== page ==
Ferdinand Louis Schlemmer (September 26, 1892 – 1947) was an American artist.
Ferdinand Louis 'Fritz' Schlemmer was born and raised in Crawfordsville, Indiana, the son of Otto and Louise (Miller) Schlemmer. He enrolled in Wabash College but soon left to study art in Chicago. He was noted as an athletic swimmer and basketball player.
Along with Harold Heaton, Earl Russell, Fern Hobart Doubleday, he was extremely active for a couple of years in the "Paris Players" group traveling all over the United States to give performances for Chautauquas. While in Muskegon, Michigan the local Chronicle noted that their "Man Outside," was "screamingly funny," and the "most enjoyed program in this year's Chautauqua." Their group was embodied in the Redpath Chautauqua company.
In the Columbus (Georgia) Daily Enquirer, Monday May 29, 1916, Fritz Schlemmer was praised as a "master of lighting effects," as well as mentioning his painting talents adding to the "effectiveness of the production."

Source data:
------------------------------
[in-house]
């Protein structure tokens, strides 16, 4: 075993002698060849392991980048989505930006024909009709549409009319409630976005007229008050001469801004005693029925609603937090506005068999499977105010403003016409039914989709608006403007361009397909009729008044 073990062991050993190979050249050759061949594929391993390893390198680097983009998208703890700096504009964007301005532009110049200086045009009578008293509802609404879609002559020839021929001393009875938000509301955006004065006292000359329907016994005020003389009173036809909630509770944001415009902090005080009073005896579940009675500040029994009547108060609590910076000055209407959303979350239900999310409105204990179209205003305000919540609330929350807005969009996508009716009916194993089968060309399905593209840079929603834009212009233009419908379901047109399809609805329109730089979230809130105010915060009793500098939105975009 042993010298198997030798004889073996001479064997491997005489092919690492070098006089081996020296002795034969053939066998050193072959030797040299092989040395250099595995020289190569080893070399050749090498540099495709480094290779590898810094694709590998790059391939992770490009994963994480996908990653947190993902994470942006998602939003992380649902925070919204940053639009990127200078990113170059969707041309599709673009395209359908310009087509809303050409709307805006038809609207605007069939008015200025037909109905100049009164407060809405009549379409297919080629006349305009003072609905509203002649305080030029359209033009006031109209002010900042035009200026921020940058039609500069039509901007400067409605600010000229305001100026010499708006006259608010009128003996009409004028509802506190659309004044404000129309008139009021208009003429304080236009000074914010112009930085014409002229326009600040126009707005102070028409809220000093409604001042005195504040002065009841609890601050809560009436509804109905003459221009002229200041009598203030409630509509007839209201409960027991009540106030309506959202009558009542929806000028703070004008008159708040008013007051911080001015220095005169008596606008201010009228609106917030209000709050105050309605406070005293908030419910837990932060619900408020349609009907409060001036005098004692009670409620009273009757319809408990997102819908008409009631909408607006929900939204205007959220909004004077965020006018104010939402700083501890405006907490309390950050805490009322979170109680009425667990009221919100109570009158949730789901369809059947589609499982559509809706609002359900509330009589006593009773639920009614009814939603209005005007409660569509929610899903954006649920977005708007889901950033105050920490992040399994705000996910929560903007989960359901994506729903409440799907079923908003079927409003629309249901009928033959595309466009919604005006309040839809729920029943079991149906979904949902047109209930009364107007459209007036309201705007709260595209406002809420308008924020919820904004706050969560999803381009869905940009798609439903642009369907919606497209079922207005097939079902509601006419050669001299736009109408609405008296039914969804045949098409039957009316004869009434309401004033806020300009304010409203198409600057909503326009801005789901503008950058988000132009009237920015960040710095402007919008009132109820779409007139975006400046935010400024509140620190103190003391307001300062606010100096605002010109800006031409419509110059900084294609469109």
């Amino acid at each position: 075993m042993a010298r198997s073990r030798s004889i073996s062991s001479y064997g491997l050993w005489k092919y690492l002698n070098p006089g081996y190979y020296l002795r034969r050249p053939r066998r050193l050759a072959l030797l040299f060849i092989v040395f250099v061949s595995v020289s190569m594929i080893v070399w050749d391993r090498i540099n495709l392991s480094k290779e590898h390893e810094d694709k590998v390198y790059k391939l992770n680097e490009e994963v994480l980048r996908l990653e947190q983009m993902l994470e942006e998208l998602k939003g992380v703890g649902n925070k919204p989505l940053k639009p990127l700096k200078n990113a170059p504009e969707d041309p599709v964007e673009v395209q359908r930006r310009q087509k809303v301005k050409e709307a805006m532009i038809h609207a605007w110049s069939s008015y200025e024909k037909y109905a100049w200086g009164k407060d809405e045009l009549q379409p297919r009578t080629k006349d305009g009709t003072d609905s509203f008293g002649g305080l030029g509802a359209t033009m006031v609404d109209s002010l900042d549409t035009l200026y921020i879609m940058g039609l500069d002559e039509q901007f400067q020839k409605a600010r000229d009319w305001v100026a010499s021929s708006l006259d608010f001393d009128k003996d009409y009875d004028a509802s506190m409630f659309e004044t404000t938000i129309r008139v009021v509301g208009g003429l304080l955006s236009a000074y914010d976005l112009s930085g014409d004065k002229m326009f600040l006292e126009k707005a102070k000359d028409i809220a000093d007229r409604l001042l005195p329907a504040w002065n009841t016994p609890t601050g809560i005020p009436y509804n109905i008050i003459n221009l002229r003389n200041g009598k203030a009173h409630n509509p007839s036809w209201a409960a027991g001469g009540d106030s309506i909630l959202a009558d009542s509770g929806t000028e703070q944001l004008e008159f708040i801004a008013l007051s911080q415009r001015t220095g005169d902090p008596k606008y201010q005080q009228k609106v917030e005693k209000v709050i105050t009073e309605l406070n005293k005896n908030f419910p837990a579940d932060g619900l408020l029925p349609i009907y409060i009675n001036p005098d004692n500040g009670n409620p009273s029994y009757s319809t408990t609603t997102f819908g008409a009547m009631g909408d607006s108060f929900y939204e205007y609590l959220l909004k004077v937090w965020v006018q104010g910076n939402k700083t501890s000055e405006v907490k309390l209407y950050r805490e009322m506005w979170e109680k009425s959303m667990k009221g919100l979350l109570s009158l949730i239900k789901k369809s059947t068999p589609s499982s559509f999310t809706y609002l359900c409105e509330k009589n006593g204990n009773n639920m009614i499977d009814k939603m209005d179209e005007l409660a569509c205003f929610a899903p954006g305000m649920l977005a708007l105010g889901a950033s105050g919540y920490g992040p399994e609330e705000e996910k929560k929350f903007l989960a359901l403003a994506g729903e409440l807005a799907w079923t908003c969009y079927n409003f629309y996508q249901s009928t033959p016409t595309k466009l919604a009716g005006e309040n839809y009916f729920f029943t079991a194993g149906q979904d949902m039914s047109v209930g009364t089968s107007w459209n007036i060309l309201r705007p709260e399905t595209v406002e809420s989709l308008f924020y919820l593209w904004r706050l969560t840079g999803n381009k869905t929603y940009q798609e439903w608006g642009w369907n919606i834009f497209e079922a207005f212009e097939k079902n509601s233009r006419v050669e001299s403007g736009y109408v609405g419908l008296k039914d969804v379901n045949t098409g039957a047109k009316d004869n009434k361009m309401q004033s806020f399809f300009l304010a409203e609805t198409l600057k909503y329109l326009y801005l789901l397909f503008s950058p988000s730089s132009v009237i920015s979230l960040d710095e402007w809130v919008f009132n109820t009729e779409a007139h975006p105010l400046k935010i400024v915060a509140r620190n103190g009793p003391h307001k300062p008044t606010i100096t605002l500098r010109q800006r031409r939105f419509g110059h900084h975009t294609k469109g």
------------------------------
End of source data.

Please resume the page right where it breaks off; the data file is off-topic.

Schlemmer was listed as having been in the Indiana National Guard for five years when he registered for World War I on May 25, 1917 (World War I Draft Card) while in Madison County, Mississippi during his Chautauqua days. He was listed as being "tall, of medium build, had brown hair and dark brown eyes."
Both his World War I and World War II draft cards list his birth date as September 26, 1891 as does his birth certificate in Crawfordsville, Indiana.
Schlemmer was commissioned a first lieutenant with the 89th Infantry Division (United States) in 1917 and served as Divisional Camouflage Officer during the Meuse-Argonne Offensive in World War I.
After the war he studied in Paris and also spent winters in Florida where he did society portraits. During the summers he studied in Provincetown, Massachusetts at the Cape Cod School of Art.
He returned to Crawfordsville in 1923 and opened a studio. In 1924 he married Beatrice Deane and they had one daughter, Beverly. He was appointed "Artist in Residence" at Wabash College in 1939. Schlemmer had 19 pieces accepted into the Hoosier Salon over a period of seven years.
He died in 1947 of Addison's Disease.